Monday, March 19, 2012

The Dispatch From Escalatorville: Chronicles of Oopsie, Part 1

"I always buy the little shells, cause those are the babies!"
-Random Gift Shop Customer, March 2012

Oopsie Once, Shame On You

I used to work the night shift at a local hotel, Among the coterie of drunks, bums, crazies and weirdos one finds trolling the grounds of a hotel parking lot in the wee hours, there's also the occasional ne'er do well.

One such fellow happened to be a guest of ours who showed up in the lobby very late, and very intoxified, one night.

"Do you have a Band-Aid or something?" He asked.

Diligent employee that I sometimes am, I checked the "emergency kit" hidden in the laundry room. It was vacant of small adhesive bandages (so states your narrator to avoid using a corporate brand name more than once in the same story). The only stuff remaining -aside from tongue depressors, cotton swabs, or generic "aspirin-type caplets" - was a roll of white medical tape and a few rolls of industrial strength gauze.

I returned to the lobby to let the guy know that he was out of luck.

"Thanks for checking," he stated, "they fixed this for me at the hospital earlier, but then I accidentally messed with it."

As he said this, he lifted his hand to reveal a very bloody and gore infused thumb which, yes, looked like it had been stitched up at some point, but was now threatening to erupt across the room in which I stood.

"Hold on a sec!" was my reply. I brought him the tape and the entirety of the gauze.

"Maybe this will help." I said as I handed him the Florence Nightingale Starter Pack.

He thanked me and groggily exited the lobby, returning to his room. I heard nothing more from the man himself. However, the next 2 hours produced at least a half dozen phone calls through the lobby phone - folks trying to reach the room of El Gauzo. Diligent, yet skeptical, employee that I sometimes am, I put them through.

He soon received a few in-person visits. As that guest had booked the room for a few days, I figured he was a typical social night owl - a breed that proliferates this section of the South. It was not uncommon for guests of the hotel to randomly have little private parties in their rooms - often times old friends coming back to relax and chill out after a night on the town.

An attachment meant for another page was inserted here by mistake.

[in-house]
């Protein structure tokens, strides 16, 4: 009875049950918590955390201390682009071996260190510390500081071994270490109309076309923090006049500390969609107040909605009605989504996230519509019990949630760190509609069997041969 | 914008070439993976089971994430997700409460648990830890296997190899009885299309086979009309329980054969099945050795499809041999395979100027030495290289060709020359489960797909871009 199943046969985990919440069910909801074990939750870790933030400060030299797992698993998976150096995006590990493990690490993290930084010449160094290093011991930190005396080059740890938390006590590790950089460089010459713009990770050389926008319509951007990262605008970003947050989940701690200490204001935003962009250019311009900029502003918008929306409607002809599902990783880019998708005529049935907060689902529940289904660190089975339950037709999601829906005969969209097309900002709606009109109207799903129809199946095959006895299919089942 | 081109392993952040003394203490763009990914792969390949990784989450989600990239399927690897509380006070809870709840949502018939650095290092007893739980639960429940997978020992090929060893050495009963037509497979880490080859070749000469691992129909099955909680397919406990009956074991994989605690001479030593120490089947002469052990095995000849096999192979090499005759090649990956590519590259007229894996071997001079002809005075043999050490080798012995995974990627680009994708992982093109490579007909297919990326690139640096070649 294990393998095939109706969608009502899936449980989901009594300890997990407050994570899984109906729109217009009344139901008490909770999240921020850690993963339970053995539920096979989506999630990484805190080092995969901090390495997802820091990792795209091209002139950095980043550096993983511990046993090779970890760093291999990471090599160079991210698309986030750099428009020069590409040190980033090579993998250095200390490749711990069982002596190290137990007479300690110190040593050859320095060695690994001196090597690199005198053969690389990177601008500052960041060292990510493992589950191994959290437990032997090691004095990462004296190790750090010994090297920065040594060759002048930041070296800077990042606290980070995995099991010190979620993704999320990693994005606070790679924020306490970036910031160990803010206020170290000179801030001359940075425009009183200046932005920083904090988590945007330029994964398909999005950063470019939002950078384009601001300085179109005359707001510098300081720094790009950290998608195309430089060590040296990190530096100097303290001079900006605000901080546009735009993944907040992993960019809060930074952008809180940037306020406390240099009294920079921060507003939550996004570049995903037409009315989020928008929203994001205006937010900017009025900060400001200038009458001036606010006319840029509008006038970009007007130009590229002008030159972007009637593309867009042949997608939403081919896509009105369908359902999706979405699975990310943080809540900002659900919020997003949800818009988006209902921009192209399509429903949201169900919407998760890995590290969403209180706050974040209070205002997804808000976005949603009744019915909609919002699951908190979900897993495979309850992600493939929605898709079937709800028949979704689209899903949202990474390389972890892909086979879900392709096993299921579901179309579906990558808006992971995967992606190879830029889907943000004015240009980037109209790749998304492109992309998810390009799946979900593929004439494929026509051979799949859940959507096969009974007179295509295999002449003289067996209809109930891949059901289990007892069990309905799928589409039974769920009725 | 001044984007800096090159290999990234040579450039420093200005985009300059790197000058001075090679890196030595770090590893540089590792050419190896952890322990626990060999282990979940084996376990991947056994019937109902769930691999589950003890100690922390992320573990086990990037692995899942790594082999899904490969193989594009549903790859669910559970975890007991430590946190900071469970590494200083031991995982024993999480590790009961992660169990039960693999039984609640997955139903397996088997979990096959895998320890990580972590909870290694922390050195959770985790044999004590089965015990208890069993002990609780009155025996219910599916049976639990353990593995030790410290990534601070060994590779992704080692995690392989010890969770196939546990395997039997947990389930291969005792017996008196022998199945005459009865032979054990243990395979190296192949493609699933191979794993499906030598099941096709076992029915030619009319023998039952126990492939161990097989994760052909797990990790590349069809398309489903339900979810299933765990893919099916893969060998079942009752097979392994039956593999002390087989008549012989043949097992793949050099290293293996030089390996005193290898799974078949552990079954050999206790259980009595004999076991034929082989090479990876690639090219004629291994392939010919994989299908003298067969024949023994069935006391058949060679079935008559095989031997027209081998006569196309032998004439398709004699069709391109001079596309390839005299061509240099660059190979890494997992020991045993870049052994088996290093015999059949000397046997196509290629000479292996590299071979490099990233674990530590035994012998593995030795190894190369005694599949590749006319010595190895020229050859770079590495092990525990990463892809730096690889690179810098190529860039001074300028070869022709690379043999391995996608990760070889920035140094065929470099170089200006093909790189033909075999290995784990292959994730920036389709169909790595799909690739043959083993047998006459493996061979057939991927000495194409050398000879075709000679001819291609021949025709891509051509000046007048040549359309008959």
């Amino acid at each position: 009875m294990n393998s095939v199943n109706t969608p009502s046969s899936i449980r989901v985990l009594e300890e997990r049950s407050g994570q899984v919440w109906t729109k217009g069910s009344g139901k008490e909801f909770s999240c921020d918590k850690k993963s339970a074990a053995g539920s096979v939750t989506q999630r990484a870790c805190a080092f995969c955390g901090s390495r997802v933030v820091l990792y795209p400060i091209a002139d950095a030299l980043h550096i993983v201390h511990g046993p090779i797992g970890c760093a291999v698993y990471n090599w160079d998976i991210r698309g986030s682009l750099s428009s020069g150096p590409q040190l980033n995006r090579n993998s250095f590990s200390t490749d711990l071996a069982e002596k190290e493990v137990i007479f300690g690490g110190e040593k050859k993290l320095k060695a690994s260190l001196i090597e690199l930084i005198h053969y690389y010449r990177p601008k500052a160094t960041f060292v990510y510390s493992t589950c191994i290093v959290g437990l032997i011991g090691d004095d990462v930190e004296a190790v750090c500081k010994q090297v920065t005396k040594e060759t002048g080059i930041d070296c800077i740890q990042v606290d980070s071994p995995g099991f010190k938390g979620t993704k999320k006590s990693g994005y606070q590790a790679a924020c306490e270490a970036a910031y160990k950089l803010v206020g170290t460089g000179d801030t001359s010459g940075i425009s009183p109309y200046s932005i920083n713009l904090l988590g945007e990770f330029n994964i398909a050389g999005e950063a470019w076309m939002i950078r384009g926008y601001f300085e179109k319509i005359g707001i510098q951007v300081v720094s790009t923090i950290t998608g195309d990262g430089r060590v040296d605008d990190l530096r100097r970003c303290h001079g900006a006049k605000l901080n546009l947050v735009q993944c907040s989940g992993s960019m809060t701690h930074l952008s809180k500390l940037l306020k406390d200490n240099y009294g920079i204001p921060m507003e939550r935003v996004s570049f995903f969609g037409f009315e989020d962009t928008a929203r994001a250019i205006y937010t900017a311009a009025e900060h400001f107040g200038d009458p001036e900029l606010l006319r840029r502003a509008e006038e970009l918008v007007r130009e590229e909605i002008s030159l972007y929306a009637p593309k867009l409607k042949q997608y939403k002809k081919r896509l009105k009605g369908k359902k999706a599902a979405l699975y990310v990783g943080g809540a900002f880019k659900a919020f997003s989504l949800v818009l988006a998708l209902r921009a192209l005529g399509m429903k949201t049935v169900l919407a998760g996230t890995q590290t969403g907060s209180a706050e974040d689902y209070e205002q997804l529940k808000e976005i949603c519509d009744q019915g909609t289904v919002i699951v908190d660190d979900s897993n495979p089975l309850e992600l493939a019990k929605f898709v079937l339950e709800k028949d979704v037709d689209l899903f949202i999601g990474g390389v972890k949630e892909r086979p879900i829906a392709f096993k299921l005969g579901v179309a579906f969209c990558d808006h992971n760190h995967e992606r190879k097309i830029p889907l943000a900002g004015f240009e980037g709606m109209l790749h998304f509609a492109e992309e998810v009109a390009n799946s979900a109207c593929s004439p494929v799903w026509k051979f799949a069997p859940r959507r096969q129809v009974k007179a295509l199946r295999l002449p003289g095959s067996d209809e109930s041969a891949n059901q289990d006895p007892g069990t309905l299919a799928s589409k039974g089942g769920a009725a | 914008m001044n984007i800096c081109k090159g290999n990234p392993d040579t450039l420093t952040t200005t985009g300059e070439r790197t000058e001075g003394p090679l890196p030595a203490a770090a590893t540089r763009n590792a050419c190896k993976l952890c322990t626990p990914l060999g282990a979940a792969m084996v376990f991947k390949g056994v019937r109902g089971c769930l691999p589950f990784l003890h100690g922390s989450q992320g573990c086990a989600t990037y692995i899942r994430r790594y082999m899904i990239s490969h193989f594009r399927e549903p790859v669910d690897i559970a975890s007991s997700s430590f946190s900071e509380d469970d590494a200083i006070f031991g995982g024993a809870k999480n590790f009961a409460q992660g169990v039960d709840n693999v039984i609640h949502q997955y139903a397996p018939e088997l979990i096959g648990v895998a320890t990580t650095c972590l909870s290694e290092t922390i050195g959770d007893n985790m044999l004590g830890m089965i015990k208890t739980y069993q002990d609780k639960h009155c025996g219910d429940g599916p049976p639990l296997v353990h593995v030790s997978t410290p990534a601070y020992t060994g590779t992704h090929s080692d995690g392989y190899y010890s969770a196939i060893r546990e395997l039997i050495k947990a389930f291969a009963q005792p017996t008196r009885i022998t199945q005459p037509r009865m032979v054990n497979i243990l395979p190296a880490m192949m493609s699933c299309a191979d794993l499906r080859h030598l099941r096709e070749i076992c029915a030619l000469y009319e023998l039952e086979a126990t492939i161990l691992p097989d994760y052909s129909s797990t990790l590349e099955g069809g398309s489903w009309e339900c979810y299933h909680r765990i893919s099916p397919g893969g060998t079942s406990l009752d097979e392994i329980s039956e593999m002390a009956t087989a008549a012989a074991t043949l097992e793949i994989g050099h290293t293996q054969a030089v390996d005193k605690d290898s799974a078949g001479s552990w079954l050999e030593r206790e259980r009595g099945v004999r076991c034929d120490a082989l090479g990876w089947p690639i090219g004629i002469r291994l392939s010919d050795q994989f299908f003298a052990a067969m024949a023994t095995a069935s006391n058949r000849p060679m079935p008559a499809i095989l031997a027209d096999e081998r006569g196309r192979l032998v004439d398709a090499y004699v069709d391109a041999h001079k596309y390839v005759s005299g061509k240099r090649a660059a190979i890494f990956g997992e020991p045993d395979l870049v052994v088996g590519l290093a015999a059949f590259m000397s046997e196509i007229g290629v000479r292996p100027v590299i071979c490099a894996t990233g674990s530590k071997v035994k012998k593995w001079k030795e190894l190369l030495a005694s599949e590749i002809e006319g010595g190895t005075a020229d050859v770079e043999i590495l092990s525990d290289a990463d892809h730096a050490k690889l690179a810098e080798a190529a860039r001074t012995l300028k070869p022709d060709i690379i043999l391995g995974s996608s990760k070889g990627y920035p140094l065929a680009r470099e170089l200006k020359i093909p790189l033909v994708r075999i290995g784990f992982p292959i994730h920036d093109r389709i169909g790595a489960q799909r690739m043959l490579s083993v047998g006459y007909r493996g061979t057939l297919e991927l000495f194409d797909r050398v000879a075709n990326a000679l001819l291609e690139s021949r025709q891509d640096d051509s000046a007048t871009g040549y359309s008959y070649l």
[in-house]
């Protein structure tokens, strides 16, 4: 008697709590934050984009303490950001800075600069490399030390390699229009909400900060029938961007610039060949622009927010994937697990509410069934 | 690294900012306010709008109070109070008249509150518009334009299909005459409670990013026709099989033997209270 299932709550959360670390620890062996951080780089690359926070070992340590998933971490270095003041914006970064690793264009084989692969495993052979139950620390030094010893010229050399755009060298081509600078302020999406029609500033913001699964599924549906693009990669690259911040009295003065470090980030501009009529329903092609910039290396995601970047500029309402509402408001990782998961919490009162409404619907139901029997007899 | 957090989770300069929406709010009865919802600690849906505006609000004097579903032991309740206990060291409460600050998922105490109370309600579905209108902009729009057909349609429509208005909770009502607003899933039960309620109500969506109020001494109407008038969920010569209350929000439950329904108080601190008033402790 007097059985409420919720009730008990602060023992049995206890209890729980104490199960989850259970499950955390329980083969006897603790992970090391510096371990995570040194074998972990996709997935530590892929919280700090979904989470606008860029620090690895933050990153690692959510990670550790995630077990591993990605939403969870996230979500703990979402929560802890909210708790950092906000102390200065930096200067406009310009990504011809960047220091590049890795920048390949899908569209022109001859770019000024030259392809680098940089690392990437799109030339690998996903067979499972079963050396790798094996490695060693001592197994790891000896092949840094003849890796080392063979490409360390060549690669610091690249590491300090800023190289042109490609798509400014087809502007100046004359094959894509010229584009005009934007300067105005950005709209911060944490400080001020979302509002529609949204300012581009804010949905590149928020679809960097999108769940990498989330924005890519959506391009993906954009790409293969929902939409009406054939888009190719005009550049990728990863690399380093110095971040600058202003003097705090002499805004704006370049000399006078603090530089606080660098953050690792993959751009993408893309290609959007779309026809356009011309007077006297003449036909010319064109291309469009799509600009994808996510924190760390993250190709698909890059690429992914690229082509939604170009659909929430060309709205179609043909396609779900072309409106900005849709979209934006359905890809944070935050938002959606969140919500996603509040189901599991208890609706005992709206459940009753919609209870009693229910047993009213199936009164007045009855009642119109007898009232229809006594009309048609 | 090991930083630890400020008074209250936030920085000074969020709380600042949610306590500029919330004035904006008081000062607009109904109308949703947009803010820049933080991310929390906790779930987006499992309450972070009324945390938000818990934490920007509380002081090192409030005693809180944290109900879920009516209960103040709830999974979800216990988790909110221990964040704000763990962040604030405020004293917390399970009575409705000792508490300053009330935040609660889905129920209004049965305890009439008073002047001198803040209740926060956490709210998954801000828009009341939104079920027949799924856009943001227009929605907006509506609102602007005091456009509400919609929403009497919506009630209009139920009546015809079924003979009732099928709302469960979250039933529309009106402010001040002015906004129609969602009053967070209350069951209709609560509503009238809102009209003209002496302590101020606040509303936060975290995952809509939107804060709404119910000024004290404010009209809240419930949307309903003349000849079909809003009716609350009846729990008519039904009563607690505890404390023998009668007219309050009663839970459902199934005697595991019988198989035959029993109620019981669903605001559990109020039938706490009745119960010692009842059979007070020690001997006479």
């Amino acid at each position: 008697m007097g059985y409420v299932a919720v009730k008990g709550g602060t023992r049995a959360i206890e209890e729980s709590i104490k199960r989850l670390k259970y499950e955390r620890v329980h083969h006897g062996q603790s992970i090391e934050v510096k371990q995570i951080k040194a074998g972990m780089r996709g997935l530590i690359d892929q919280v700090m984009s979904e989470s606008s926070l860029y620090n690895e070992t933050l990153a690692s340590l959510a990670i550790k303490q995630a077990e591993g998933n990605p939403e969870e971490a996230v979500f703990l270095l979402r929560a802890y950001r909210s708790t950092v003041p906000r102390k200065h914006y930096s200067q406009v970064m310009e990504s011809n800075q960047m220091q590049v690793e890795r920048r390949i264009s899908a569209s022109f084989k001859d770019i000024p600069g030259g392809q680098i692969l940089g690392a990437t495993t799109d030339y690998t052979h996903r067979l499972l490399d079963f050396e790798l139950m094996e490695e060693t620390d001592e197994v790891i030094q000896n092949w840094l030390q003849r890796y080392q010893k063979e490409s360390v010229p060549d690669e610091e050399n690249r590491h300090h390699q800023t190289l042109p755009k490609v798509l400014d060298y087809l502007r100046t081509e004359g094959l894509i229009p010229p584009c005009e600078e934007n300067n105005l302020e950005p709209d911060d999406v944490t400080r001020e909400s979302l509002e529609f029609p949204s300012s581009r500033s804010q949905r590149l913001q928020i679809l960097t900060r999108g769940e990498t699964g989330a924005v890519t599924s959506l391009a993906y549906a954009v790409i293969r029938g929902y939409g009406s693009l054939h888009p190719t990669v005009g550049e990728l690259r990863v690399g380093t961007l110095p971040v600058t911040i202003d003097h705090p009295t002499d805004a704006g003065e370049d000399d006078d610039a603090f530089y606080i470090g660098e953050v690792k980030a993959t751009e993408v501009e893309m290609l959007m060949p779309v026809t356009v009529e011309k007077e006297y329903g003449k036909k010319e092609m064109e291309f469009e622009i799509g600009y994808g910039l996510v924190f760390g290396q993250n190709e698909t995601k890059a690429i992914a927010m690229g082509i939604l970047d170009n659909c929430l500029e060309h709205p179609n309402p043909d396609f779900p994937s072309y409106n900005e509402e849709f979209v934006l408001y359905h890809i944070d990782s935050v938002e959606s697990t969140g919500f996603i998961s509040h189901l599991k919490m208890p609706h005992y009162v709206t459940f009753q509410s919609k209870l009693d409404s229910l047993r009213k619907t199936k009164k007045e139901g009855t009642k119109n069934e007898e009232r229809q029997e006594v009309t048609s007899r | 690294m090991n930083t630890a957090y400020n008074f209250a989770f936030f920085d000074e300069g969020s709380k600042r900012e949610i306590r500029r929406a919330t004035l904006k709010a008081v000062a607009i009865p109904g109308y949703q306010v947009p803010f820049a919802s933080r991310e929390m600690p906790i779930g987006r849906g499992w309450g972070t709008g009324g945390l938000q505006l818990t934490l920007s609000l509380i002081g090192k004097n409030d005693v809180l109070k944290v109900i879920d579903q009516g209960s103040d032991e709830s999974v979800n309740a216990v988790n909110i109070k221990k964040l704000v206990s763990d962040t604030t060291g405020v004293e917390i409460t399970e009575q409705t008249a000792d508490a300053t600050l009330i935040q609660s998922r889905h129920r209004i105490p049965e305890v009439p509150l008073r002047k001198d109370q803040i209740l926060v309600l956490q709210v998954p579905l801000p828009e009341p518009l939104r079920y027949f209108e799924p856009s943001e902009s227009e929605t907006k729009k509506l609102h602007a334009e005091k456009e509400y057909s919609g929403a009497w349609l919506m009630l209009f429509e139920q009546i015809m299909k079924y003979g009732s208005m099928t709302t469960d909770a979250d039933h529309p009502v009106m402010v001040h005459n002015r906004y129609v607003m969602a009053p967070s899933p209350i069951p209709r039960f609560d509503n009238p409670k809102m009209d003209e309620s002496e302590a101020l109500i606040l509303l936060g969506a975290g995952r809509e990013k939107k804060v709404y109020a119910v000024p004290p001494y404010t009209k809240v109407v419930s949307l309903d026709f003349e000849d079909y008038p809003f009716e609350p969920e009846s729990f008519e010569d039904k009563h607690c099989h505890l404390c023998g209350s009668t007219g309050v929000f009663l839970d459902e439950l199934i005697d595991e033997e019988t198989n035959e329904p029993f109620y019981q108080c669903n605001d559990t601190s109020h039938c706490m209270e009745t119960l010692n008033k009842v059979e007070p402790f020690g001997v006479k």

When I returned to work the next week, I found out how completely naive I had been. I was informed by my manager that our guest was more deviant than his sloppily grotesque request had led me to believe.

The kid had booked the room by phone, using his mother's credit card - but told the attendant at check-in that he would be paying cash for the room upon his leave. When check-out day came, he couldn't pay, not enough bills in the wallet. Normally, this would be no problem, we'd just charge the card on file. The kid panicked at this, desperately making a plea bargain with the manager. Given another day (still booked in the room), he would have the money and be ready to check out on time - so long as we didn't charge poor Mama for the room.

Mama ended up getting a phone call anyway, but not from us. That call was from the cops. Hours after making his morning deal with management, our guest was apprehended in his shoddy attempt to mug a tourist. Somehow, he'd managed to mishandle all the moolah he'd obtained from selling drugs out the room his mother ended up renting. The next room he'd occupy would be a lot smaller, colder, and operated by the Florida Department Of Corrections.

I'm sure the desk clerk there wasn't as friendly as I was either.

Oopsie Twice, Shame On Me
When we moved into our current house, Bess and I rented a moving truck to transport our things from one abode to another.

After assisting with a few of the heavier and awkward pieces (and no, I am not being self-referential here), Bess, our friend LoriSue, and her daughter rushed to the new house to remove the ancient dog-furred carpets and to prep the pad for the arrival of our stuff.

After loading the remainder of our clutter and accoutrement into the room on wheels, I rolled down the cargo door at the back, securing the latch with a strong piece of rope. Yes, Rope. I'd opted not to spring for a brand new padlock, as we were headed literally just over the bridge into town, a trip that even with massive gridlock bridge traffic would take all of 20 minutes, at a top speed of about 15 MPH.